ArctiCulture | A show about artist Henri Matisse’s second-hand depictions of the people formerly known as Eskimos says much about the artist but less about the Inuit
The term ‘Eskimo’ has long since fallen out of favour as a term for indigenous peoples of the Arctic. No longer willing to accept a term coined by outsiders, the groups it was once applied to now call themselves ‘Inuit’.
However, using modern language to define yesterday’s worldviews would be to ignore the context in which they developed. It makes sense, then, if in a particularly jarring fashion, for Odrupgaard Museum, in Copenhagen, to call its temporary show of Henri Matisse portraits of Inuit, created in the 1940s, Matisse and the Eskimos.
The exhibit, on view until November 29, seeks to explore an “unknown” chapter of Mr Matisse’s career in which his life-long interest in primitive art (again to use the term popular during the time – today we might call it ‘exotic’) saw him enter into a brief phase in which his interests were directed towards the Inuit.
MORE images from the exhibit at end of article
The depictions were drawn between 1947 and 1949, towards the tail end of Mr Matisse’s life, to accompany Une fête en Cimmérie, a book-length poem by his son-in-law, Georges Duthuit. In the poem the Inuit represent the cultural opposite of the bacchanalian lifestyle Mr Duthuit had been living when he composed the work.
While Mr Matisse never travelled to the Arctic and almost certainly never met any Inuit, his introduction to their culture and artwork was no coincidence. Mr Duthuit, while living in New York, was introduced to Inuit art, particularly in the form of masks, and was struck by the similarity with Mr Matisse’s previous works.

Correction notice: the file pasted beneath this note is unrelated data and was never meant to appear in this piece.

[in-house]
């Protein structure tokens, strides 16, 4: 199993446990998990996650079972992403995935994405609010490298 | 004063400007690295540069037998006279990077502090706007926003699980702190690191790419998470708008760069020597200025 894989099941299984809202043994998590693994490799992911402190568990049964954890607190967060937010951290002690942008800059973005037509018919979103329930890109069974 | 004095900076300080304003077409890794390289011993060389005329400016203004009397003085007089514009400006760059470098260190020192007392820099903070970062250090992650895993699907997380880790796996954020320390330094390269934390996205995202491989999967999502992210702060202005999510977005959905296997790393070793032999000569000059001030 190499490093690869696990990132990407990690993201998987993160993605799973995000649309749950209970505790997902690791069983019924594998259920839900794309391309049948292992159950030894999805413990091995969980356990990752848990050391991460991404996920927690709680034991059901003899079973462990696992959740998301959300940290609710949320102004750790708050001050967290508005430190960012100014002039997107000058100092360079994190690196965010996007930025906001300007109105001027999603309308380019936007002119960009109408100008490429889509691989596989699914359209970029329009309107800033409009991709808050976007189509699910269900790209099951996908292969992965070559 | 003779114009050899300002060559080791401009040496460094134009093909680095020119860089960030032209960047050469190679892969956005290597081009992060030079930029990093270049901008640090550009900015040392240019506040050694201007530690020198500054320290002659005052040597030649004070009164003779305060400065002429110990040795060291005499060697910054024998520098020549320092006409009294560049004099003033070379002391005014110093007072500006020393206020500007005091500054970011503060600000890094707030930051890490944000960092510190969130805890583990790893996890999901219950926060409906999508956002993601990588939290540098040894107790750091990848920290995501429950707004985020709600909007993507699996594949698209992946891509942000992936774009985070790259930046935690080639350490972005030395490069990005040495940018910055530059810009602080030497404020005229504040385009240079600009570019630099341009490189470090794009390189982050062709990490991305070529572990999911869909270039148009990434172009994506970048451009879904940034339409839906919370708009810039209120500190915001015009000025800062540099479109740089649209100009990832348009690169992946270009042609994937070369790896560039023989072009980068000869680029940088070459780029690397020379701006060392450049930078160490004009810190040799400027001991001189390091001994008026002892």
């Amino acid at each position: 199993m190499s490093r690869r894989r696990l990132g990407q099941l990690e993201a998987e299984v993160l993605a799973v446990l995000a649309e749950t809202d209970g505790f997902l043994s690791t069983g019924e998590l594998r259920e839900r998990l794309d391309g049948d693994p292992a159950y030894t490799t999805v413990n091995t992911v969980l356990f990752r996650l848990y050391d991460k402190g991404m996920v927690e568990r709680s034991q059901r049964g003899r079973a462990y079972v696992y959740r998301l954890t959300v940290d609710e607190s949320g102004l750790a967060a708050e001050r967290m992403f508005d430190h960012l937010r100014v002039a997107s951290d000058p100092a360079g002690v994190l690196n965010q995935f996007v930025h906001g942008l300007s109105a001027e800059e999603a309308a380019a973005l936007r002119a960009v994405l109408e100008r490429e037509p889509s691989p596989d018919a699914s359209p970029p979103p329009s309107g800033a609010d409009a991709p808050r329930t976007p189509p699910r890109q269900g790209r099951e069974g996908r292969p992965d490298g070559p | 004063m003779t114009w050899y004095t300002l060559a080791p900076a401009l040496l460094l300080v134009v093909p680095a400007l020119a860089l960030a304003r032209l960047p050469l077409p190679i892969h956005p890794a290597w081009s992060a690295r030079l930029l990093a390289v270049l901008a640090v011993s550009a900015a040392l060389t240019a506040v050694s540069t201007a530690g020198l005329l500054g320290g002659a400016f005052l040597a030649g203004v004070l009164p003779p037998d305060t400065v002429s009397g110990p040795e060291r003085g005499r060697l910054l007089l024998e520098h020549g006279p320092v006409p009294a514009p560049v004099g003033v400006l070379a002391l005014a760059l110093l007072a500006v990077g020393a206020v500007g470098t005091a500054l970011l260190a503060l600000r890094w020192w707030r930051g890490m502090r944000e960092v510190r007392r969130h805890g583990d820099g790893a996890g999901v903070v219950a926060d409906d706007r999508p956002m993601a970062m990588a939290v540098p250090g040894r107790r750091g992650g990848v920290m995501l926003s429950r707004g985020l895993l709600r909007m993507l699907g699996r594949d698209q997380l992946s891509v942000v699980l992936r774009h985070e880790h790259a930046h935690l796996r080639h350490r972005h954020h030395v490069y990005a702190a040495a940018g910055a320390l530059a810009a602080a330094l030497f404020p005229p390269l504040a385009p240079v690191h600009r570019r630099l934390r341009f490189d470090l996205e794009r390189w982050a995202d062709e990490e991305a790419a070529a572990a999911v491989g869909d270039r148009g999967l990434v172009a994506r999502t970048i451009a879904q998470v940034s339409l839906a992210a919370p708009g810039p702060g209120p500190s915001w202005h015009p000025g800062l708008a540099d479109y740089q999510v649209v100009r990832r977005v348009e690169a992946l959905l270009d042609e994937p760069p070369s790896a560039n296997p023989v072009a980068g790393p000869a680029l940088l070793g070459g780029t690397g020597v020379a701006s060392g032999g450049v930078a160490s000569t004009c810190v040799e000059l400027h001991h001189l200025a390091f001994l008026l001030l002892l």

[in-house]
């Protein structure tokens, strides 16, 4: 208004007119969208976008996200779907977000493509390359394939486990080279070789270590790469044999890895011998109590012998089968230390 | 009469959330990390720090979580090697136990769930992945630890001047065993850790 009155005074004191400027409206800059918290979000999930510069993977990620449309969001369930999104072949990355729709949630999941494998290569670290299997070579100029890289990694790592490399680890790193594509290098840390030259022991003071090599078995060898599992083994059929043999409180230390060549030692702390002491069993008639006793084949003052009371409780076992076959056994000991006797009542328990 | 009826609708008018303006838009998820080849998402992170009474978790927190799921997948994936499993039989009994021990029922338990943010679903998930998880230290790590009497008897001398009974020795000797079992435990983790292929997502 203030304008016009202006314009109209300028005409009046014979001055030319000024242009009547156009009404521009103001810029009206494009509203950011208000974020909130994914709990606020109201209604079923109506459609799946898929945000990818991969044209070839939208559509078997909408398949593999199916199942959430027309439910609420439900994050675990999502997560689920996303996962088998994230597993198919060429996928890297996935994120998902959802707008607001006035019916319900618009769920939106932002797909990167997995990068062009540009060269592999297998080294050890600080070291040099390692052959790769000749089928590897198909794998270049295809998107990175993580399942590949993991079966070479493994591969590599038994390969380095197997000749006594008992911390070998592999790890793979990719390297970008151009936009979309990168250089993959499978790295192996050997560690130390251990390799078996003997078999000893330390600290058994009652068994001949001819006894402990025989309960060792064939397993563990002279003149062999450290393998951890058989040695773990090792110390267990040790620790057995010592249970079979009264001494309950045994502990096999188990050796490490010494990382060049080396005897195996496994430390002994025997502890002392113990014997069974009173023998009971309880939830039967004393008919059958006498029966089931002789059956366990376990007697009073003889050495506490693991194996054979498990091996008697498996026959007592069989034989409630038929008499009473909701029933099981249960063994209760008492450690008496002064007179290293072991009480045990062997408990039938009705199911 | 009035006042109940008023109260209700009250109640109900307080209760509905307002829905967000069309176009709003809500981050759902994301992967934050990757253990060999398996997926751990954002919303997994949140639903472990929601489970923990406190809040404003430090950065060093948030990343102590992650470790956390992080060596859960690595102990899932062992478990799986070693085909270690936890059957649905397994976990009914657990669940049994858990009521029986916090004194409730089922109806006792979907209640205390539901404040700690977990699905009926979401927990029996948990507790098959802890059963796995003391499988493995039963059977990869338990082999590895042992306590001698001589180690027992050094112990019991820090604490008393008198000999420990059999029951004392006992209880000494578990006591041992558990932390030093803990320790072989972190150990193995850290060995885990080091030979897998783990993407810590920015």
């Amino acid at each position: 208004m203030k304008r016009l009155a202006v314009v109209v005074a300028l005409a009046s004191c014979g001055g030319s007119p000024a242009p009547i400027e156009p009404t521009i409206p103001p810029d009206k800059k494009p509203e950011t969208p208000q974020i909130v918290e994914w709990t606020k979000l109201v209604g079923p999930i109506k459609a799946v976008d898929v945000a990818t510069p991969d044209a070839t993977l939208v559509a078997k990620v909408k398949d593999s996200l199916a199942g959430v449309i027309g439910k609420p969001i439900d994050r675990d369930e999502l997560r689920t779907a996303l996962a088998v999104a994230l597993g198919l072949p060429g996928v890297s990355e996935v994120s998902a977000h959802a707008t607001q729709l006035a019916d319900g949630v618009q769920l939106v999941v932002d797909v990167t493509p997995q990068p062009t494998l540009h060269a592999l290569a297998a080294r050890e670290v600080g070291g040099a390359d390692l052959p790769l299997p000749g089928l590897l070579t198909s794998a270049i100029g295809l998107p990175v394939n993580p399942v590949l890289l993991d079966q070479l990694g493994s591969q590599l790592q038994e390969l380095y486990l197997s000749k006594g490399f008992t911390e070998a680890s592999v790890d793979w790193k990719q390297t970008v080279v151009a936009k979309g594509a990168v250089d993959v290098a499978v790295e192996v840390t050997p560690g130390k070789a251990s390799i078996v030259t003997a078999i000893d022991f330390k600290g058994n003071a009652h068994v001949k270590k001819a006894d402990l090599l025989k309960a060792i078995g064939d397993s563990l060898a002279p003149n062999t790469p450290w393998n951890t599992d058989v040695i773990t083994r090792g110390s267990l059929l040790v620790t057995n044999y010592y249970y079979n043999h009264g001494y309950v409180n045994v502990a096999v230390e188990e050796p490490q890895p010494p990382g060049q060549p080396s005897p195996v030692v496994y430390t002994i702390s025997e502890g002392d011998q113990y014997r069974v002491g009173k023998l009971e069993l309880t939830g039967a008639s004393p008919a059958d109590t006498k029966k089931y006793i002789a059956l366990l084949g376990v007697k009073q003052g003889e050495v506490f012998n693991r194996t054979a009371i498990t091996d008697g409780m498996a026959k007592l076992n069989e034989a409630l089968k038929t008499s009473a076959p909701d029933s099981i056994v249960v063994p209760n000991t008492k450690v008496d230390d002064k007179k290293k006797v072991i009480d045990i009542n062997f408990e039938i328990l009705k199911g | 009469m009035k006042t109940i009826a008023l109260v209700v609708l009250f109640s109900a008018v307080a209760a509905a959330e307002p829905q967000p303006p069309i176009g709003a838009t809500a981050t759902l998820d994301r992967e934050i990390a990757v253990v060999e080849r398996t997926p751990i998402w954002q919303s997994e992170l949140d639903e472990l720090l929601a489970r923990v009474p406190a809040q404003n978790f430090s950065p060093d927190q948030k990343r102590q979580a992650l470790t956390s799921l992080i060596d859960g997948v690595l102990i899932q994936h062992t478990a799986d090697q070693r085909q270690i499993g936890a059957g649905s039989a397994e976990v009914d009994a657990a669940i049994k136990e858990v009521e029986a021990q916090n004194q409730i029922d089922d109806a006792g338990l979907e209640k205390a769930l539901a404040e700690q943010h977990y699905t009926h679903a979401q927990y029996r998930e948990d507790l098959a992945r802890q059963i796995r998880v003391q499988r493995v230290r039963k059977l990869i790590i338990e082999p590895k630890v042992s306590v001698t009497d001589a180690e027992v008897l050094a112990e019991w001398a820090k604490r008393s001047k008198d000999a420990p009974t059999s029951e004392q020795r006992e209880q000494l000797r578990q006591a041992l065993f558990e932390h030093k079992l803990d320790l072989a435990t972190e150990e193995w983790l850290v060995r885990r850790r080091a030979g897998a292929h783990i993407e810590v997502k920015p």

Instead of portraiting living Inuit, Mr Matisse created the 31 lithographs used for the book by referring to Mr Duthuit’s collection of masks, as well as to other depictions of Inuit, most notably Knud Rasmussen’s highly respected book Across Arctic America, and the images it contained.
The drawings are in some cases simplified nearly to the point of caricature, yet remain unmistakably recognisable as Inuit. According to the museum, the portraits represent an advanced stage in Mr Matisse’s constant refinement of his depictions of human faces.
It was that process of simplification that, a decade later, culminated in what the artist considered to be his masterpiece: the Chapel of Vence, in the foothills of the French Riviera, and its murals of faceless figures.
Mr Matisse’s increasingly stylised depiction of the human face is epitomised in the skull-like work (see image above) that, according to the artist himself, was both portrait and mask, and which the museum has chosen as the logo for the show.
Befitting today’s worldview of foreign, and especially indigenous culture, Odrupgaard Museum goes to great pains to include an Inuit context in its exhibit. A significant portion of the exhibition space is set aside to explaining Inuit culture, and in particular how it was viewed by explorers, filmmakers and other outsiders near the turn of the century.
By a modern standard, there is something dehumanising about depicting a people second-hand, let alone stylising their appearance. Mr Matisse, however, is not seeking to draw a portrait of an individual, instead, he is creating human masks. Each one is distinct, and distinctly Inuit, but at the same time they contain only an echo of the individual whose image served as its inspiration.
It is for that reason that Matisse and the Eskimos says more about the former and less of the latter. It is also where term most clearly underscores the worldview it represents.
This article originally appeared on The Arctic Journal.
The Rasmussen’s ArctiCulture articles offer a closer look at the arts and culture of the region.